|Album Review: Isaiah Rashad – Cilvia Demo|
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Isaiah Rashad is young; only twenty two years of age, hip hop has always surrounded his and his contemporaries’ lives, since their days in diapers. He doesn’t mourn the passing of the “golden era”, nor does he desperately cling to the tenets of his old school, afro-centric, strangely dressed forefathers—their words have been drowned out by a myriad of hustlers, pimps, hoes, tricks, pastors and sisters, all relatively nearer in time and physicality. The music that was once a new form of expression for a selective, radical, but typically truth seeking individuals, had become universal in its approach and message. Its early years, barely remembered, no longer looked upon in awe; hip hop lost some of its novelty and has become a regular part of their lives.
This isn’t meant to devalue the significance that rap and the culture played in Rashad’s and his friends’ lives. In homes often left feeling incomplete thanks to inattentive or absent parents, reeling from the worst effects of the drug epidemic or the war started to combat it, and broken down, due to governmental neglect that led to economic depression, these youths found solace, leaders, and father figures in the music. It was within the bass drum’s thumping, where boys learned to be men; every sample a little nugget of history or of an lost identity; inside each sixteen a sermon for the weak, meek, and afraid—never show your hand, always wear you poker face. However, the circumstances they were trying to escape by diving headfirst into their burnt CDs or radios never disappeared and also educated their understanding of the world; the two often caused internal conflict, sometimes released externally. In the clash between imaginative persona’s and reality, coupled with the confusion that emerges from the rubble left behind, Cilvia Demo was born, Rashad’s debut EP.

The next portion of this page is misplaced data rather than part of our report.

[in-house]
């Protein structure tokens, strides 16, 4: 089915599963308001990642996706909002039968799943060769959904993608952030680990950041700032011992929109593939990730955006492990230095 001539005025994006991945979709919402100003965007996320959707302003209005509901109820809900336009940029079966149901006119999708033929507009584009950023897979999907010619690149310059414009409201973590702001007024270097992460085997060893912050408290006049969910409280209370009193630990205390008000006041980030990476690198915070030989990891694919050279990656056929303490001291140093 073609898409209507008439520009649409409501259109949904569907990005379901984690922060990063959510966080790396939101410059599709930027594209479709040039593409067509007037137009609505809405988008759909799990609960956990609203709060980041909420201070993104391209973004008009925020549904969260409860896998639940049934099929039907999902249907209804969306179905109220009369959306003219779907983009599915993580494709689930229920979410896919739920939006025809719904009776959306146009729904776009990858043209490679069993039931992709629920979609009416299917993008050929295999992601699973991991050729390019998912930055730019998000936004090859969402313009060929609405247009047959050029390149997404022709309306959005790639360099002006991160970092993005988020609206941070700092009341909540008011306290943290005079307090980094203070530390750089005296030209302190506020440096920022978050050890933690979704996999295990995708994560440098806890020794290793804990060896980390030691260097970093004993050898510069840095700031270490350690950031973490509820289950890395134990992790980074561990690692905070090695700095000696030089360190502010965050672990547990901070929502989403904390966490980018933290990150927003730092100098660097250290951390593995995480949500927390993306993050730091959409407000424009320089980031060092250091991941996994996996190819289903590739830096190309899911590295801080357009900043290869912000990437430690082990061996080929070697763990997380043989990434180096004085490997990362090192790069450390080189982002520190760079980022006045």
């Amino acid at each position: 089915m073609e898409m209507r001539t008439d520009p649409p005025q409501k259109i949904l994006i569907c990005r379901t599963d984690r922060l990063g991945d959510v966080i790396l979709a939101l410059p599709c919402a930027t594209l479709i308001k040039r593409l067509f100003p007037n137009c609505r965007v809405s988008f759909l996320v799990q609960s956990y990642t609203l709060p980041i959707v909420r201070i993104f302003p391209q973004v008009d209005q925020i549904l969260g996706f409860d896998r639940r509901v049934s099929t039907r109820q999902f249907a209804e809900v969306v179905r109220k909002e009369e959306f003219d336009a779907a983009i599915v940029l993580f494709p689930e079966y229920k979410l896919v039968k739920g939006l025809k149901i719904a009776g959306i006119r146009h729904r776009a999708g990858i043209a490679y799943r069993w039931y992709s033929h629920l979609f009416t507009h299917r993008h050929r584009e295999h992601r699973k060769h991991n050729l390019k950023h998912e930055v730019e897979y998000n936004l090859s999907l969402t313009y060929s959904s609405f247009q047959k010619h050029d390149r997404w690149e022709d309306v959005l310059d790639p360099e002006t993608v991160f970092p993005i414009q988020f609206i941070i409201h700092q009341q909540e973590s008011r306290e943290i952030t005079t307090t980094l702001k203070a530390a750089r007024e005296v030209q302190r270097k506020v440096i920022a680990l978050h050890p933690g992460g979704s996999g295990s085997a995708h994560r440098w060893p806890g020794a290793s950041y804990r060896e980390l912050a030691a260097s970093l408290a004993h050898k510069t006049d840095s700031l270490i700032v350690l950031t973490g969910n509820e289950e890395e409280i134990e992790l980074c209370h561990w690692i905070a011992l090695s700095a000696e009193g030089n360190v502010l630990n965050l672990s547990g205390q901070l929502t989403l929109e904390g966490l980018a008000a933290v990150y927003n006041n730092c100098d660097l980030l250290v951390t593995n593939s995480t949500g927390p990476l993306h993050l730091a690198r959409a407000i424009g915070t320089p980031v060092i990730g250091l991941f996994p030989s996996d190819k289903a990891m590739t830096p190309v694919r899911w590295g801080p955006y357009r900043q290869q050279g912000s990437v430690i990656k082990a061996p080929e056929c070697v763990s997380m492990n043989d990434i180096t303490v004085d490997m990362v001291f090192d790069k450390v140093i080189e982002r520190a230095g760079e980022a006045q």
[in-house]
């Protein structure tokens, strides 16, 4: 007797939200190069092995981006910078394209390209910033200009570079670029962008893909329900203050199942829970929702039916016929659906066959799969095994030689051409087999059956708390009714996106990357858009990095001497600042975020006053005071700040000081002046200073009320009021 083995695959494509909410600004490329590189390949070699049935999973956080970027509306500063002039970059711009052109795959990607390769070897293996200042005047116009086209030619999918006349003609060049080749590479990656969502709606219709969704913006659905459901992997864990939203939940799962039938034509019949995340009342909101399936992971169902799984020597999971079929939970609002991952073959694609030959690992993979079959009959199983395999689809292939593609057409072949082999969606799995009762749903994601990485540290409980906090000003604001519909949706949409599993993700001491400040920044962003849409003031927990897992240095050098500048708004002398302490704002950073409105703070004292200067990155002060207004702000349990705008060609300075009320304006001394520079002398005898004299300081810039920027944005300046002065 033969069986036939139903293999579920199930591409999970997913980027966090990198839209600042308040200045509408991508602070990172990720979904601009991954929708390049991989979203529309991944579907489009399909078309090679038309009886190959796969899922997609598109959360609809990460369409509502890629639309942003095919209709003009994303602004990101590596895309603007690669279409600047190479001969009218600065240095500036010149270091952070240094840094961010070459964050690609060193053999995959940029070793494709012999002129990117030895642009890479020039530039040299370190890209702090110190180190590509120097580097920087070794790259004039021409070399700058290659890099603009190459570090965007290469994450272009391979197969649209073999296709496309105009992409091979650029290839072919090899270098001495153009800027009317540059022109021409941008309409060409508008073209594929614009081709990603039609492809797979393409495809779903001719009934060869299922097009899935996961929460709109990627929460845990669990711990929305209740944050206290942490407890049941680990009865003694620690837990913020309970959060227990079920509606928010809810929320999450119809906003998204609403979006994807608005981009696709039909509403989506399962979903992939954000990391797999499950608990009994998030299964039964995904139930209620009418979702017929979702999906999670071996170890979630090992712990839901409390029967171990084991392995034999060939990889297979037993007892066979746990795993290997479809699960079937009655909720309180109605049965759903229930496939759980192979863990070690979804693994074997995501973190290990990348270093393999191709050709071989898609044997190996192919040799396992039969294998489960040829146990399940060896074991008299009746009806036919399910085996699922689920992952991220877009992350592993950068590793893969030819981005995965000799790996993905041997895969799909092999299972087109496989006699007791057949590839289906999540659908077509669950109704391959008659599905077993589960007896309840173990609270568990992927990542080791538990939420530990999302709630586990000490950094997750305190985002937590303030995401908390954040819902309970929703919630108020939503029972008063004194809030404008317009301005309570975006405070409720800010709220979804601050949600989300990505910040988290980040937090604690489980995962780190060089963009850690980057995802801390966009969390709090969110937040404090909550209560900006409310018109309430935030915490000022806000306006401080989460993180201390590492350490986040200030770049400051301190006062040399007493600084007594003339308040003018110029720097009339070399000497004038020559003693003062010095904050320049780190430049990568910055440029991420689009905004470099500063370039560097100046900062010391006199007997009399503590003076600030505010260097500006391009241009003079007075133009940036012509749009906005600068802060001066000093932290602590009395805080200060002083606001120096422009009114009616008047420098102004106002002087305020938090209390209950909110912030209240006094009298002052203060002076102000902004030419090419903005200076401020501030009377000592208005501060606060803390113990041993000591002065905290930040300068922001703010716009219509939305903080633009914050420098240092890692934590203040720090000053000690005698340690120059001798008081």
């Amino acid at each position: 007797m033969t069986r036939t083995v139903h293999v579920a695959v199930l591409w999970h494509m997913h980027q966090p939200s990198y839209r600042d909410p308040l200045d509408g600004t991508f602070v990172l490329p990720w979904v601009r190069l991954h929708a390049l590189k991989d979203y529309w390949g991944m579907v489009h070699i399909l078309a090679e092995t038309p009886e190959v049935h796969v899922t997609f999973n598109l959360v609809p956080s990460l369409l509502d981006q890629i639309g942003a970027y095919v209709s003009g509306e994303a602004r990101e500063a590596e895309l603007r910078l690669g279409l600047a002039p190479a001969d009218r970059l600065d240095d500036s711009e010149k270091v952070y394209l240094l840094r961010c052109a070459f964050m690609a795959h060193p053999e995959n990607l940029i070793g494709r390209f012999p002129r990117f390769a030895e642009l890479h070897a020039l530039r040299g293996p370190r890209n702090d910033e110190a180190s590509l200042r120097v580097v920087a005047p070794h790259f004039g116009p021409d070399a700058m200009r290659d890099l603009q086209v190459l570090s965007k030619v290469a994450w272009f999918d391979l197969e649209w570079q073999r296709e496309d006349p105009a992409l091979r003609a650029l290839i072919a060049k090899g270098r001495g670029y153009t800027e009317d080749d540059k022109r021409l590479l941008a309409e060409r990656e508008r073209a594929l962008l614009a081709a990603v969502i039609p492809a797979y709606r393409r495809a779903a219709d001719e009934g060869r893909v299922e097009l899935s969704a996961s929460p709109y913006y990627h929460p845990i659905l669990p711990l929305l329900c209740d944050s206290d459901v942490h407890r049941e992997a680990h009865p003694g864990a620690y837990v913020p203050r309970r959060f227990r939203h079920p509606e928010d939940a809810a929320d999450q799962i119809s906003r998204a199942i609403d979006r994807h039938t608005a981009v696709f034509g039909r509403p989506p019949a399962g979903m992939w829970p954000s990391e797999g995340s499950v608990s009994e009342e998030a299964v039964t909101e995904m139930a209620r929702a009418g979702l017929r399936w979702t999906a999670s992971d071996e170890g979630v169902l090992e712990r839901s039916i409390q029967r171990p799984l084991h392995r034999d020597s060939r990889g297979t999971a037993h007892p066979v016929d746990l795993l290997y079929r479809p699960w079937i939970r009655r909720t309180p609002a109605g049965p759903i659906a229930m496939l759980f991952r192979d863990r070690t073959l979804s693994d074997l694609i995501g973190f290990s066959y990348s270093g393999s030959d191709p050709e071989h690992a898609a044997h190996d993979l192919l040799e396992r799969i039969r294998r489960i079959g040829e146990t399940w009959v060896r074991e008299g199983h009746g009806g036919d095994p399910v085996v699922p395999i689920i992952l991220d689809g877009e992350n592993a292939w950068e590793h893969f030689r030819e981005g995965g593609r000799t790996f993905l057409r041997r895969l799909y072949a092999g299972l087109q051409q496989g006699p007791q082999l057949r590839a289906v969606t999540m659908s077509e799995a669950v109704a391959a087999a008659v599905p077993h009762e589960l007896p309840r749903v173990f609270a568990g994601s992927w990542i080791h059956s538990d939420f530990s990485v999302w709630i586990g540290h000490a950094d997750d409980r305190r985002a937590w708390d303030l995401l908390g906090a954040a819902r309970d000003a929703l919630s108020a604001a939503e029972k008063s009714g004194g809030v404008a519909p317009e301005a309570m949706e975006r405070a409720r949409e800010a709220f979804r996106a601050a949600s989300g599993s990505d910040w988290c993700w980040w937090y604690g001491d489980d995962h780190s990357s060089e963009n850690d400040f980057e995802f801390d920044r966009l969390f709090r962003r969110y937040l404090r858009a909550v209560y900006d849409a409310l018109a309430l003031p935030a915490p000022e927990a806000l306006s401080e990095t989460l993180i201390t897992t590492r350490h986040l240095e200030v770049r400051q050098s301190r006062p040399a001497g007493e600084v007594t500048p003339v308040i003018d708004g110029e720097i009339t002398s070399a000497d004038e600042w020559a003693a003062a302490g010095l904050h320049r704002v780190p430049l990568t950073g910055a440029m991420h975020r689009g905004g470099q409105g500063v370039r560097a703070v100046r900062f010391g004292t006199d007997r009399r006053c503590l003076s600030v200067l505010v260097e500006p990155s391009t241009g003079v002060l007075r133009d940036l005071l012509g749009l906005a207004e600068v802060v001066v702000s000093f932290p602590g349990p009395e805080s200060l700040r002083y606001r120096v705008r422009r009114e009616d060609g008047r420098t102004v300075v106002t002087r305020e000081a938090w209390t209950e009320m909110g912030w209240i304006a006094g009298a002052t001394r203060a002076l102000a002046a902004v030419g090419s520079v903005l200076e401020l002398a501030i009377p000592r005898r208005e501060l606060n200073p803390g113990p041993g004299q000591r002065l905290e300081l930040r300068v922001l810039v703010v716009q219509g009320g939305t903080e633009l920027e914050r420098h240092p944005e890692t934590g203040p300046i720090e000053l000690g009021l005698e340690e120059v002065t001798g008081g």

In fourteen tracks, Top Dawg Entertainment’s latest budding lyrical dynamo navigates through the dark winding recesses of his mind, scouring through all of the hidden catacombs comprising his memory, patching whatever loose treasures he finds together to formulate some form of a true definition of himself. However, ultimately, the tapestry remains incomplete and incoherent, hence the Demo portion of the title—it is a work in progress. Every song oozes with the aforementioned conflict, as Rashad details his fruitless search for some guidance through life. All of the competing voices in his head or influences are brought to life, which could often make Rashad seem almost bipolar—being lively and animated one moment, then quietly introspective the next—but once his thematic undertaking is recognized, these dramatic shifts become easy to accept and appreciate. This isn’t a project meant to leave listeners with a clear understanding of who Rashad is, but rather a sufficient, yet jumbled idea of what contributes to his current situation and what he wants to accomplish. It is a difficult and abstract goal; thankfully, he delivers more often than not.